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Some Bad News For Knee Jerkers

Discussion in 'Political Discussion' started by Harry Boy, May 17, 2010.

  1. Harry Boy

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  2. chicowalker

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    Curious to hear what the other "small government" folks here think about this.

    While the people affected in this case are about as low as you get, this kind of law imo is a clear overreach by the government and has very dangerous ramifications.

    I'm guessing that the Supreme Court decision here is very narrow and that this law will wind up being overturned on other grounds.
  3. mcgraw_wv

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    Yes, this is horrible. Anyone convicted of a crime and serves their sentence deserves to be free.

    It is the Judges and Jury's job to determine how long they should be detained.

    If Judges are worried they won't be rehabilitated, give them a life sentence, with a parol hearing every year to determine their ability to safely be released into society.
  4. khayos

    khayos Rookie

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    What kind of "small government" people are you looking for? Fiscal conservatives who are more interested in Federal entitlement programs and don't really care or libertarians who hate the cops?
  5. Mrs.PatsFanInVa

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    Just a few points:

    1) Today's Supreme Court simply upheld a 2006 ruling that allows the federal government to provide for the continued detention of sexually dangerous federal inmates who have completed their prison terms.

    The Supreme Court in 1997 ruled that U.S. states could confine dangerous sex offenders to mental institutions after they served their sentences - the current administration has argued that the federal government also has the same authority.

    That right was granted in 2006 and upheld today.

    2) Federal Law defines sexually dangerous as someone who suffers from a serious mental illness, abnormality or disorder who would have difficulty in refraining from sexually violent conduct or child molestation if released.

    So, in other words, once a person is defined as "sexually dangerous" he has been pre-diagnosed as suffering from a serious mental illness or disorder - which means the state (or the government) can confine him to a mental institution.

    Prisoners will not be held in prisons past their release date - but they can be confined to a mental hospital until pronounced "cured." (Most likely never.)

    FT.com / US / Politics & Foreign policy - US top court upholds federal sex offender law

    Yanno, I'm ok with that.
  6. Leave No Doubt

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    Indeed this is a very slippery slope however detention without reason is not a new law, Bush put indefinite detention in place after 911 and Our Leader chose to continue it almost directly after he took office. The fact it's now specific to sexual offenders is probably designed to garner popular support but it's only a tiny tip of what's a very nasty slope overall. Bizarre as it sounds and difficult as this may be to say, I hope this goes away. Dangerous precedent.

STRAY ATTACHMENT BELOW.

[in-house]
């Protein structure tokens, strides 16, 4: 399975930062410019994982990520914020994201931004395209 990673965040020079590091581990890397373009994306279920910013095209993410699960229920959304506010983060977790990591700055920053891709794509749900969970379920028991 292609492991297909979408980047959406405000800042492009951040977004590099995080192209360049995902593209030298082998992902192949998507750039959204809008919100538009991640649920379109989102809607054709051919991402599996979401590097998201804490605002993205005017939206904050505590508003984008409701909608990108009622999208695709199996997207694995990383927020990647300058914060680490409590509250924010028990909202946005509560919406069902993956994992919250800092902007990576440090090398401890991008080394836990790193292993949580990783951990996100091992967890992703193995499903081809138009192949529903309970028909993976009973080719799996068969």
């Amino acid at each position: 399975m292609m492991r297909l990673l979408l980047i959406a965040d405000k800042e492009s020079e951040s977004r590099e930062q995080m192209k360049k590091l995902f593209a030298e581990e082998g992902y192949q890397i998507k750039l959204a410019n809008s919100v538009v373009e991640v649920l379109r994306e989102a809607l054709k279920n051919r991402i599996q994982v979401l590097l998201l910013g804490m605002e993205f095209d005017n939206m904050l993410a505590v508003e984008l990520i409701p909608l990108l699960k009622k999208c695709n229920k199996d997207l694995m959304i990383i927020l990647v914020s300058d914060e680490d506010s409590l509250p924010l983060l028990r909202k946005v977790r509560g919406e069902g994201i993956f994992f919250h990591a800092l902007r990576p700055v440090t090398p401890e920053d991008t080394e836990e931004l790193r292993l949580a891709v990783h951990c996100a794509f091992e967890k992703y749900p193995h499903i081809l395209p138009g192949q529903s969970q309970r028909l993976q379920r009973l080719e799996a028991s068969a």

7. chicowalker

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    Anybody who claims they believe in "small government"

    If you're a fiscal conservative but don't care about the government locking people up indefinitely without due process, you don't really want small government.
  8. Harry Boy

    Harry Boy Look Up, It's Amazing PatsFans.com Supporter

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    Probably makes a lot of Rape Victims smile.
  9. chicowalker

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    Do you know anything about involuntary confinement to psychiatric facilities?

    If this is in line with those laws (and those laws are reasonable -- which I'll assume they are for this discussion), I have no problem with the decision -- aside from the fact that the law would seem unnecessary.

    If that's the case, however, I'm not sure how it should have anything to do with the prisoners' incarceration (and, in fact, shouldn't they be in a psychiatric facility in the first place, if this is the case?).
  10. DarrylS

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    Elena Kagan successfully argued this case..

    Those darlings of the right Thomas and Scalia dissented.. interesting eh?

    BTW this only applies to Federal Prisoners already in custody, and has no application for individual states...

    United States v. Comstock - ScotusWiki
  11. Bonni

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    oh, its realy bad news =(
  12. patsfan13

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    I disagree with this ruling if you want to hold these offenders for life change the law. I don't like the government 'deciding' who might be dangerous. I don't think these guys can be rehabbed but this is the wrong way to do it. What will prevent this ruling from being applied to other crimes, possession of pot for example? Think the law of unintended consequences.

    Cheers to Thomas and Scalia for their dissent on this case.
  13. Mrs.PatsFanInVa

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    I'm pretty sure that's exactly what they did, 13 - they changed the law.

    Who would you like to do the deciding, 13?

    Yourself? I'm pretty sure you'd be falling all over yourself in your haste to either execute them without further hearing - and barring that possibility, you'd commit them for life in a heartbeat - damn the liberal laws and the stupid judges who didn't give them life in the first place.

    So now the government's gone ahead and agreed with you - and you're pizzy about it.

    Maybe this thread will refresh your mind and remind everyone else that you have two sides to your mouth and you talk out of them both.

    http://www.patsfans.com/new-england...d-rapist-killed-bridgewater-state-prison.html
    Last edited: May 17, 2010
  14. patsfan13

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    The jury.


    I would prefer that the option of life imprisionment be available.